AB:Yes, there is a chance, but I do not believe it will happen. Of course, I would be so ecstatic to even see a woman be the leading candidate on the Republican or Democratic ticket, but we need to see if the level of support is there and we need to see if people get out and vote. Voting is the key; if we can somehow reach out to the people that would most heavily influence and be influenced by a women being in office, I think the vote could change drastically. On that note, I do think it matters to have women in office. In looking at recent data, we have seen a common progression in the ups and downs of the economy, but there has not been any change in who is regulating the economy per se. I also think it is important to note that having women in office would also change the dynamic of the household, shifting roles and making it more of a common solution for women to be in public and private sphere.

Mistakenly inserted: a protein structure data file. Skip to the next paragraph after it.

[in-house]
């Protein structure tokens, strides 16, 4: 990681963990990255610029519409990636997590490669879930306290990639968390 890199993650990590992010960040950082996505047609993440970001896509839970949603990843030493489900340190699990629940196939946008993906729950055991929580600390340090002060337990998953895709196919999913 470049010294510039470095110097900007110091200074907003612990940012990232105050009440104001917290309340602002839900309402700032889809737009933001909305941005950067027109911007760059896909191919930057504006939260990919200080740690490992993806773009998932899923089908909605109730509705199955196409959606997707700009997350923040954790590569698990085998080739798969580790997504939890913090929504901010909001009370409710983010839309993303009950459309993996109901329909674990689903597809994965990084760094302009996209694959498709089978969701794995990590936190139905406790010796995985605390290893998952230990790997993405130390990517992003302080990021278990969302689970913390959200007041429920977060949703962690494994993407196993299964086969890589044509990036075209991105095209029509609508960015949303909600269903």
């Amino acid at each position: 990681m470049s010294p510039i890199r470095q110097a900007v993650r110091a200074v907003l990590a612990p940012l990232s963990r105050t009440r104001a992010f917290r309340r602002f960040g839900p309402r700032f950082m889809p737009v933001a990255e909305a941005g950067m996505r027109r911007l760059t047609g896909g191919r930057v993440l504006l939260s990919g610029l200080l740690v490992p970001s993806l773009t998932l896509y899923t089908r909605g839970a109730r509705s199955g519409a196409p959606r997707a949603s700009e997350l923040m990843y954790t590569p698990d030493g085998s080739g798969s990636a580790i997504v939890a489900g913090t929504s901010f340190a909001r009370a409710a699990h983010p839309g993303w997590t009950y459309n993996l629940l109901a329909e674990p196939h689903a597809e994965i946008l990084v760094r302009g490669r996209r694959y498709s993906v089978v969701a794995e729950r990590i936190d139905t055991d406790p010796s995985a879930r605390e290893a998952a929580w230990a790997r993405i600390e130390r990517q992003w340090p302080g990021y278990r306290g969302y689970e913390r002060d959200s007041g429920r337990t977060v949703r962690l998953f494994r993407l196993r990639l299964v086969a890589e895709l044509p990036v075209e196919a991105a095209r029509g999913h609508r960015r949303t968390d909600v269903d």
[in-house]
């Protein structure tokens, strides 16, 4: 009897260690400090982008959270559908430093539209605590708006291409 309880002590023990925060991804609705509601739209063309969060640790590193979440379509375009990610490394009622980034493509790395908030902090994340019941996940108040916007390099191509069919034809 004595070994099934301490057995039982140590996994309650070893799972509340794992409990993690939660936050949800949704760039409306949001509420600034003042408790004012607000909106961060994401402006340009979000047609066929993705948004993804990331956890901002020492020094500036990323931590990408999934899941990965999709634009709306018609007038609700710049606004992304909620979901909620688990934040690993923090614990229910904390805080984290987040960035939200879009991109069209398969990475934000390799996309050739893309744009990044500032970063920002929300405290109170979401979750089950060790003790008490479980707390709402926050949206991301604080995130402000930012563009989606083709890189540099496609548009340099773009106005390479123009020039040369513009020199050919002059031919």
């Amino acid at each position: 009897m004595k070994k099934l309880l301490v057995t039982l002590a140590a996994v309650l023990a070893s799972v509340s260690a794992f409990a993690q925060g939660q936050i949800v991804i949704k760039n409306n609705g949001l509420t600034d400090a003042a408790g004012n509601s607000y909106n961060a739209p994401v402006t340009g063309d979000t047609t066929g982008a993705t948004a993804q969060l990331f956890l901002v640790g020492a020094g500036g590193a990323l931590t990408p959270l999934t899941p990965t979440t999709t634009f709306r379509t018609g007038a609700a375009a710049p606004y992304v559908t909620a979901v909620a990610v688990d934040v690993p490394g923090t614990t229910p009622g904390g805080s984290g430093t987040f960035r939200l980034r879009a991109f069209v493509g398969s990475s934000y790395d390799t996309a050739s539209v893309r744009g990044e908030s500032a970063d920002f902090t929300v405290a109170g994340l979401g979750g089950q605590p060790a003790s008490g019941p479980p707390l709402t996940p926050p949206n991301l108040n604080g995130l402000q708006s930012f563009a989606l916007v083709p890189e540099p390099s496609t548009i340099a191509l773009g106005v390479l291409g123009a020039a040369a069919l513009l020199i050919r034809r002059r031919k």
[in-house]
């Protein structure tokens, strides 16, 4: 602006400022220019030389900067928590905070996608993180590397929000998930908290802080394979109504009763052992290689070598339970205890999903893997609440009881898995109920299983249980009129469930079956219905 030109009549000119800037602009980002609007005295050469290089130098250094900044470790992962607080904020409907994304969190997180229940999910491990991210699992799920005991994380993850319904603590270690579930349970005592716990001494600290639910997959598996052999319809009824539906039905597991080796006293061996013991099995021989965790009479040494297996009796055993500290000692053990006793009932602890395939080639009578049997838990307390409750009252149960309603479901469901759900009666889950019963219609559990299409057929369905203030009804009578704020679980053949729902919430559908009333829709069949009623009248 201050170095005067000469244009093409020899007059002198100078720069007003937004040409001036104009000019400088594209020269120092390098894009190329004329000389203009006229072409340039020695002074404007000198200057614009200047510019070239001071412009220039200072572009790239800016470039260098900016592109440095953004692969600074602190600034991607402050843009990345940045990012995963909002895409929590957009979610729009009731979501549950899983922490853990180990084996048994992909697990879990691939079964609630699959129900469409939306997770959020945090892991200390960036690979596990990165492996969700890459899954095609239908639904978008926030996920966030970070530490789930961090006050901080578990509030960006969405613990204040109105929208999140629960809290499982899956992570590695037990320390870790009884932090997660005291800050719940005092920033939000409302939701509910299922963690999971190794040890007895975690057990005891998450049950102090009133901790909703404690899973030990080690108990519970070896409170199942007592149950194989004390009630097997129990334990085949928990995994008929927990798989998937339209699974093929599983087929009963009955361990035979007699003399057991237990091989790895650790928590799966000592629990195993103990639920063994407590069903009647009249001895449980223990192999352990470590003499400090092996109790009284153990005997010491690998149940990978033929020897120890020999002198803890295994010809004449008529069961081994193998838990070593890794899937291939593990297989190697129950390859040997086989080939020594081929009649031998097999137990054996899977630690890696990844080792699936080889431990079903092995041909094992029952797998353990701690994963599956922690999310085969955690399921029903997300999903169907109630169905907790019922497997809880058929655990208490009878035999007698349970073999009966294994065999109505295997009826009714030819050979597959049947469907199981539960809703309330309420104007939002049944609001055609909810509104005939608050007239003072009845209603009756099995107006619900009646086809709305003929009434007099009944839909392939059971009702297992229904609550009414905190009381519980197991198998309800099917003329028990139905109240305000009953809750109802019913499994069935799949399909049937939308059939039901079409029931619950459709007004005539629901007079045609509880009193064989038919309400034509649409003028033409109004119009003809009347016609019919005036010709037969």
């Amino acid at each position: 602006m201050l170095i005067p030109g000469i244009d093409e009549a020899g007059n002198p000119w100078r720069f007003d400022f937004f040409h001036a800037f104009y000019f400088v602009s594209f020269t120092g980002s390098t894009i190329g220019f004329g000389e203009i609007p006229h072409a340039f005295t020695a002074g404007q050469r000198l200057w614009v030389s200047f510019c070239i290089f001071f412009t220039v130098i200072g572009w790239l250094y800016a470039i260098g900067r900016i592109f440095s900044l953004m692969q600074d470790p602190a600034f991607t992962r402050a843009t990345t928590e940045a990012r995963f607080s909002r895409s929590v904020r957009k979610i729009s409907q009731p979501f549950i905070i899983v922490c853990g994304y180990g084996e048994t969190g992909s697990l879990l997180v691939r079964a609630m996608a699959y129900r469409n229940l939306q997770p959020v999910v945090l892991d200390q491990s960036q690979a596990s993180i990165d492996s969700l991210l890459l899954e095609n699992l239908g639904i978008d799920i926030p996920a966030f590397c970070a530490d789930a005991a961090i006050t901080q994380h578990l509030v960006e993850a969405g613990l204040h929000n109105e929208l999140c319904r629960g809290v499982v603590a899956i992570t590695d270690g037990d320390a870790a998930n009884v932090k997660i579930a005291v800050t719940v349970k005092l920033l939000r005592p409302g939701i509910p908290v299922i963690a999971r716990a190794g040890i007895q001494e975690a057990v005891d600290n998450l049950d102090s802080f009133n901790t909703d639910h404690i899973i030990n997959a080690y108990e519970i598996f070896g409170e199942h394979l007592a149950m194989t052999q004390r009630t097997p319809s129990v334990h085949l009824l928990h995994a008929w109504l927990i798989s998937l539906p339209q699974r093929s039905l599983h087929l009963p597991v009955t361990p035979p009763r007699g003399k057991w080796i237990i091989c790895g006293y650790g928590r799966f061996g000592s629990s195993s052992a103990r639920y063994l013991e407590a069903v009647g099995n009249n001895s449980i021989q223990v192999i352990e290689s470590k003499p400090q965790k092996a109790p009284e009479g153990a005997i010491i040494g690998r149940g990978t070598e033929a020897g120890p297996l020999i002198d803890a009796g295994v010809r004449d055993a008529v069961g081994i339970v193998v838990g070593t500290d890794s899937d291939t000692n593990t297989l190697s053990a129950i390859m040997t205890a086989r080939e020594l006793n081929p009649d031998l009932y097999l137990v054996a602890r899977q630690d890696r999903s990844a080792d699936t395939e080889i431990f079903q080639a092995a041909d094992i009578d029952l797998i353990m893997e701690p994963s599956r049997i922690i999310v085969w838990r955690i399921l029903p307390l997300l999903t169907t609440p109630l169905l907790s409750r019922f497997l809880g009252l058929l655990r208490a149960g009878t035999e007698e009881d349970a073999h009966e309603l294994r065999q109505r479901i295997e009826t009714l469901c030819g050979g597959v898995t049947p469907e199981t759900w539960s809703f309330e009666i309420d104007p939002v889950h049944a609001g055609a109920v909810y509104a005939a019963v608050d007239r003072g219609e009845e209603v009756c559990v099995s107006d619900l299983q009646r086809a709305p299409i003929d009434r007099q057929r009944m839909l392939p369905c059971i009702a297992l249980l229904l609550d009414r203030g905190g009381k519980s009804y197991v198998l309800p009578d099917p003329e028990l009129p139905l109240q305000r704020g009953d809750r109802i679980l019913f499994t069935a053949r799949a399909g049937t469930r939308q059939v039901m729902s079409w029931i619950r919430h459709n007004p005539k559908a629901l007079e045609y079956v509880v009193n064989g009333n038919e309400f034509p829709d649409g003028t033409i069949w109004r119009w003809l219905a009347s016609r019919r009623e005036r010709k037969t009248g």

KD: Of all of the CAWP staff you have met this week, who is your favorite and why?

AB: Of all of the CAWP staff I have met this week, I would have to say Florence Eagleton (1870-1956; pictured to the right with Alexandra) would have to be my favorite [NOTE: Eagleton is the namesake of the Eagleton institute, not a former or current member of the CAWP staff.] She once said in donating the building that houses CAWP and Eagleton that the purposes should be for, “the development of and education for responsible leadership in civic and governmental affairs and the solution of their political problems.”  We have a lot of problems. Somehow we have to fix them.

Kelly Dittmar is an Assistant Professor of Political Science at Rutgers–Camden and Scholar at the Center for American Women and Politics at the Eagleton Institute of Politics.  She is the co-author of A Seat at the Table: Congresswomen’s Perspectives on Why Their Representation Matters (Oxford University Press, 2018) (with Kira Sanbonmatsu and Susan J. Carroll) and author of Navigating Gendered Terrain: Stereotypes and Strategy in Political Campaigns (Temple University Press, 2015).